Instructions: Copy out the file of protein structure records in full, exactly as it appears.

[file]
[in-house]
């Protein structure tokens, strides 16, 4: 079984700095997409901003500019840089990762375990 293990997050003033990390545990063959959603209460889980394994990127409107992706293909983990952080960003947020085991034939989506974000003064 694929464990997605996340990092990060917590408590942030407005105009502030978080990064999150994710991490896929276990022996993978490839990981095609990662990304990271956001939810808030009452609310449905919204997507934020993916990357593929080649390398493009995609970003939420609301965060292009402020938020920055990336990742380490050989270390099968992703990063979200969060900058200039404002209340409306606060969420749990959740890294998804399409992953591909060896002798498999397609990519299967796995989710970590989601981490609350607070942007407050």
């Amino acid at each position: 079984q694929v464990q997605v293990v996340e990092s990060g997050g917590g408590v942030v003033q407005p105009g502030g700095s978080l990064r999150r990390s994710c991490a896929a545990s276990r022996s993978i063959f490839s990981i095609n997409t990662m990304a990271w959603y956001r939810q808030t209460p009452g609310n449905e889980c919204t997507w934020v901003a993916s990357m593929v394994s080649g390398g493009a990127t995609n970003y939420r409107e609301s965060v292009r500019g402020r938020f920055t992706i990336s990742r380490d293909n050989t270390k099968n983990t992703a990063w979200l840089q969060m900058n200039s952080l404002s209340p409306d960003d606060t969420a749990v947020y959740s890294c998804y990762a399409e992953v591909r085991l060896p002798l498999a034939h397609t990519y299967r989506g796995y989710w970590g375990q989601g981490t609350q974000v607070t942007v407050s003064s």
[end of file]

[in-house]
């Protein structure tokens, strides 16, 4: 079984700095997409901003500019840089990762375990 293990997050003033990390545990063959959603209460889980394994990127409107992706293909983990952080960003947020085991034939989506974000003064 694929464990997605996340990092990060917590408590942030407005105009502030978080990064999150994710991490896929276990022996993978490839990981095609990662990304990271956001939810808030009452609310449905919204997507934020993916990357593929080649390398493009995609970003939420609301965060292009402020938020920055990336990742380490050989270390099968992703990063979200969060900058200039404002209340409306606060969420749990959740890294998804399409992953591909060896002798498999397609990519299967796995989710970590989601981490609350607070942007407050």
């Amino acid at each position: 079984q694929v464990q997605v293990v996340e990092s990060g997050g917590g408590v942030v003033q407005p105009g502030g700095s978080l990064r999150r990390s994710c991490a896929a545990s276990r022996s993978i063959f490839s990981i095609n997409t990662m990304a990271w959603y956001r939810q808030t209460p009452g609310n449905e889980c919204t997507w934020v901003a993916s990357m593929v394994s080649g390398g493009a990127t995609n970003y939420r409107e609301s965060v292009r500019g402020r938020f920055t992706i990336s990742r380490d293909n050989t270390k099968n983990t992703a990063w979200l840089q969060m900058n200039s952080l404002s209340p409306d960003d606060t969420a749990v947020y959740s890294c998804y990762a399409e992953v591909r085991l060896p002798l498999a034939h397609t990519y299967r989506g796995y989710w970590g375990q989601g981490t609350q974000v607070t942007v407050s003064s």